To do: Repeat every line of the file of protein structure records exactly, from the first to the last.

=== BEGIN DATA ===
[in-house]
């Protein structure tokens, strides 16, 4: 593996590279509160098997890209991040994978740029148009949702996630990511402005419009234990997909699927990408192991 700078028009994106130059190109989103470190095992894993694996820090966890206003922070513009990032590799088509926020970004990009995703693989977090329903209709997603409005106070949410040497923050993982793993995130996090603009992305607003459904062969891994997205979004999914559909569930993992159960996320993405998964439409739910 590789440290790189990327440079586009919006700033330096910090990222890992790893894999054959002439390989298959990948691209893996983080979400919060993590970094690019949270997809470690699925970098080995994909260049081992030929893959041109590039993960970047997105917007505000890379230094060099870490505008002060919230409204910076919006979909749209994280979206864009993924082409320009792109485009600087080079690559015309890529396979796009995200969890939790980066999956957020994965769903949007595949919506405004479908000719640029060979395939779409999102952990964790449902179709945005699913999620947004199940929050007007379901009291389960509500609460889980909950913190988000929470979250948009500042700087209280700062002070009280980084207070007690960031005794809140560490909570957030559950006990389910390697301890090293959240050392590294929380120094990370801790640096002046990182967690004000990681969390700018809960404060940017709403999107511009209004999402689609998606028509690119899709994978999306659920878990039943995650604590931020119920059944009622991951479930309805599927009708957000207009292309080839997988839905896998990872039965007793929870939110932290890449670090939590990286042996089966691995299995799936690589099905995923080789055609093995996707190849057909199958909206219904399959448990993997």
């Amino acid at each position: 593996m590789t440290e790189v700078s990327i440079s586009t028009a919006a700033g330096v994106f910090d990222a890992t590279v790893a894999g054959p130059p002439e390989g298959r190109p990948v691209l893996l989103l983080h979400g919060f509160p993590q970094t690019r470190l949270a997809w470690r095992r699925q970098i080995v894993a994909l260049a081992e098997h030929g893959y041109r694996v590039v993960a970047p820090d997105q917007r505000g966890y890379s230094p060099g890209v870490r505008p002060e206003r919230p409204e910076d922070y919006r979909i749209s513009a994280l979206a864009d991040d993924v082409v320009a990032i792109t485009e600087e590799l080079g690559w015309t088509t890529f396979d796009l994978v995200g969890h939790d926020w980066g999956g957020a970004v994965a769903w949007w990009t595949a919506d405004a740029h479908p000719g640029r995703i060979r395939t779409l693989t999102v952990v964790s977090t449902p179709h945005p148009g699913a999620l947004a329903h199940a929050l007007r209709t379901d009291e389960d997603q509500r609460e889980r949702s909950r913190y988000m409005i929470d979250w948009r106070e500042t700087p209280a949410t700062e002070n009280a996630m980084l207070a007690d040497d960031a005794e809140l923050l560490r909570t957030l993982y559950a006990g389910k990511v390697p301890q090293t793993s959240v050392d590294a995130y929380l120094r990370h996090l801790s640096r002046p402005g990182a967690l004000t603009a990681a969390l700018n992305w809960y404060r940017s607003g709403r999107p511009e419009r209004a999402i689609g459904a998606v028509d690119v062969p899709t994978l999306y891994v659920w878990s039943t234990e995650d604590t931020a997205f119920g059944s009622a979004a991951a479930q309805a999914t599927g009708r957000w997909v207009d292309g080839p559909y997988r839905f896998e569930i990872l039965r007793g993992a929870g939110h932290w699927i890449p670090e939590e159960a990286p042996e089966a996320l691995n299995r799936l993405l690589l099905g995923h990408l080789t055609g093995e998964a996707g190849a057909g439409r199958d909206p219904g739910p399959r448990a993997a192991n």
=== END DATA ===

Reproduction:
[in-house]
């Protein structure tokens, strides 16, 4: 593996590279509160098997890209991040994978740029148009949702996630990511402005419009234990997909699927990408192991 700078028009994106130059190109989103470190095992894993694996820090966890206003922070513009990032590799088509926020970004990009995703693989977090329903209709997603409005106070949410040497923050993982793993995130996090603009992305607003459904062969891994997205979004999914559909569930993992159960996320993405998964439409739910 590789440290790189990327440079586009919006700033330096910090990222890992790893894999054959002439390989298959990948691209893996983080979400919060993590970094690019949270997809470690699925970098080995994909260049081992030929893959041109590039993960970047997105917007505000890379230094060099870490505008002060919230409204910076919006979909749209994280979206864009993924082409320009792109485009600087080079690559015309890529396979796009995200969890939790980066999956957020994965769903949007595949919506405004479908000719640029060979395939779409999102952990964790449902179709945005699913999620947004199940929050007007379901009291389960509500609460889980909950913190988000929470979250948009500042700087209280700062002070009280980084207070007690960031005794809140560490909570957030559950006990389910390697301890090293959240050392590294929380120094990370801790640096002046990182967690004000990681969390700018809960404060940017709403999107511009209004999402689609998606028509690119899709994978999306659920878990039943995650604590931020119920059944009622991951479930309805599927009708957000207009292309080839997988839905896998990872039965007793929870939110932290890449670090939590990286042996089966691995299995799936690589099905995923080789055609093995996707190849057909199958909206219904399959448990993997």
């Amino acid at each position: 593996m590789t440290e790189v700078s990327i440079s586009t028009a919006a700033g330096v994106f910090d990222a890992t590279v790893a894999g054959p130059p002439e390989g298959r190109p990948v691209l893996l989103l983080h979400g919060f509160p993590q970094t690019r470190l949270a997809w470690r095992r699925q970098i080995v894993a994909l260049a081992e098997h030929g893959y041109r694996v590039v993960a970047p820090d997105q917007r505000g966890y890379s230094p060099g890209v870490r505008p002060e206003r919230p409204e910076d922070y919006r979909i749209s513009a994280l979206a864009d991040d993924v082409v320009a990032i792109t485009e600087e590799l080079g690559w015309t088509t890529f396979d796009l994978v995200g969890h939790d926020w980066g999956g957020a970004v994965a769903w949007w990009t595949a919506d405004a740029h479908p000719g640029r995703i060979r395939t779409l693989t999102v952990v964790s977090t449902p179709h945005p148009g699913a999620l947004a329903h199940a929050l007007r209709t379901d009291e389960d997603q509500r609460e889980r949702s909950r913190y988000m409005i929470d979250w948009r106070e500042t700087p209280a949410t700062e002070n009280a996630m980084l207070a007690d040497d960031a005794e809140l923050l560490r909570t957030l993982y559950a006990g389910k990511v390697p301890q090293t793993s959240v050392d590294a995130y929380l120094r990370h996090l801790s640096r002046p402005g990182a967690l004000t603009a990681a969390l700018n992305w809960y404060r940017s607003g709403r999107p511009e419009r209004a999402i689609g459904a998606v028509d690119v062969p899709t994978l999306y891994v659920w878990s039943t234990e995650d604590t931020a997205f119920g059944s009622a979004a991951a479930q309805a999914t599927g009708r957000w997909v207009d292309g080839p559909y997988r839905f896998e569930i990872l039965r007793g993992a929870g939110h932290w699927i890449p670090e939590e159960a990286p042996e089966a996320l691995n299995r799936l993405l690589l099905g995923h990408l080789t055609g093995e998964a996707g190849a057909g439409r199958d909206p219904g739910p399959r448990a993997a192991n």